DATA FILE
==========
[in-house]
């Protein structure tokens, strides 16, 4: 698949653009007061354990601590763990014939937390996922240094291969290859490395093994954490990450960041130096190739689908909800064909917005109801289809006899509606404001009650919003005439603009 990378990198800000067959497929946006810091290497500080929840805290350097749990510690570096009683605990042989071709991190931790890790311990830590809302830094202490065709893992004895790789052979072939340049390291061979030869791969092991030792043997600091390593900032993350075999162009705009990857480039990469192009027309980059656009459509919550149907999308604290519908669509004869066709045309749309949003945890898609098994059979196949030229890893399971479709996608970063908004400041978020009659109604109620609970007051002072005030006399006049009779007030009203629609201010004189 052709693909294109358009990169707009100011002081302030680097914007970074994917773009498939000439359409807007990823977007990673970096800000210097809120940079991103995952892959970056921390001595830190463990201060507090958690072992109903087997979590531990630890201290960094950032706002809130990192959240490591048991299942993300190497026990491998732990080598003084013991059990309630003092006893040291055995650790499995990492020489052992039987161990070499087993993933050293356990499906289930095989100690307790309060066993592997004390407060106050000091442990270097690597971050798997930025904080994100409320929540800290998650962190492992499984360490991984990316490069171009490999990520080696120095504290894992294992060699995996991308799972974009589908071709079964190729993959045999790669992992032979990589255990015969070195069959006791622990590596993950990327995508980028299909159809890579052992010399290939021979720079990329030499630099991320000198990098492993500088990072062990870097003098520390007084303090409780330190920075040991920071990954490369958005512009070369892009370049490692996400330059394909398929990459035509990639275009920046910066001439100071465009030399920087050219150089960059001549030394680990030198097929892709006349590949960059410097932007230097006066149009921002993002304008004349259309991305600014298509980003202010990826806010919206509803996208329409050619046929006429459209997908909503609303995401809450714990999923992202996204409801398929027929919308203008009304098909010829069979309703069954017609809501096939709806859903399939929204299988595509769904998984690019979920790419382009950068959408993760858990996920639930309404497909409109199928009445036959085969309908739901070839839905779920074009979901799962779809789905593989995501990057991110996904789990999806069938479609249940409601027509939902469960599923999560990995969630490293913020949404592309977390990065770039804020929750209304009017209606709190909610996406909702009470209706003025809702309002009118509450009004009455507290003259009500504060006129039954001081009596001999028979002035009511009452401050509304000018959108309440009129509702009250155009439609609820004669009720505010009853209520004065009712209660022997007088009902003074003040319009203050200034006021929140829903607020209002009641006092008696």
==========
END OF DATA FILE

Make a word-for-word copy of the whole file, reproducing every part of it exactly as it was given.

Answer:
[in-house]
């Protein structure tokens, strides 16, 4: 698949653009007061354990601590763990014939937390996922240094291969290859490395093994954490990450960041130096190739689908909800064909917005109801289809006899509606404001009650919003005439603009 990378990198800000067959497929946006810091290497500080929840805290350097749990510690570096009683605990042989071709991190931790890790311990830590809302830094202490065709893992004895790789052979072939340049390291061979030869791969092991030792043997600091390593900032993350075999162009705009990857480039990469192009027309980059656009459509919550149907999308604290519908669509004869066709045309749309949003945890898609098994059979196949030229890893399971479709996608970063908004400041978020009659109604109620609970007051002072005030006399006049009779007030009203629609201010004189 052709693909294109358009990169707009100011002081302030680097914007970074994917773009498939000439359409807007990823977007990673970096800000210097809120940079991103995952892959970056921390001595830190463990201060507090958690072992109903087997979590531990630890201290960094950032706002809130990192959240490591048991299942993300190497026990491998732990080598003084013991059990309630003092006893040291055995650790499995990492020489052992039987161990070499087993993933050293356990499906289930095989100690307790309060066993592997004390407060106050000091442990270097690597971050798997930025904080994100409320929540800290998650962190492992499984360490991984990316490069171009490999990520080696120095504290894992294992060699995996991308799972974009589908071709079964190729993959045999790669992992032979990589255990015969070195069959006791622990590596993950990327995508980028299909159809890579052992010399290939021979720079990329030499630099991320000198990098492993500088990072062990870097003098520390007084303090409780330190920075040991920071990954490369958005512009070369892009370049490692996400330059394909398929990459035509990639275009920046910066001439100071465009030399920087050219150089960059001549030394680990030198097929892709006349590949960059410097932007230097006066149009921002993002304008004349259309991305600014298509980003202010990826806010919206509803996208329409050619046929006429459209997908909503609303995401809450714990999923992202996204409801398929027929919308203008009304098909010829069979309703069954017609809501096939709806859903399939929204299988595509769904998984690019979920790419382009950068959408993760858990996920639930309404497909409109199928009445036959085969309908739901070839839905779920074009979901799962779809789905593989995501990057991110996904789990999806069938479609249940409601027509939902469960599923999560990995969630490293913020949404592309977390990065770039804020929750209304009017209606709190909610996406909702009470209706003025809702309002009118509450009004009455507290003259009500504060006129039954001081009596001999028979002035009511009452401050509304000018959108309440009129509702009250155009439609609820004669009720505010009853209520004065009712209660022997007088009902003074003040319009203050200034006021929140829903607020209002009641006092008696």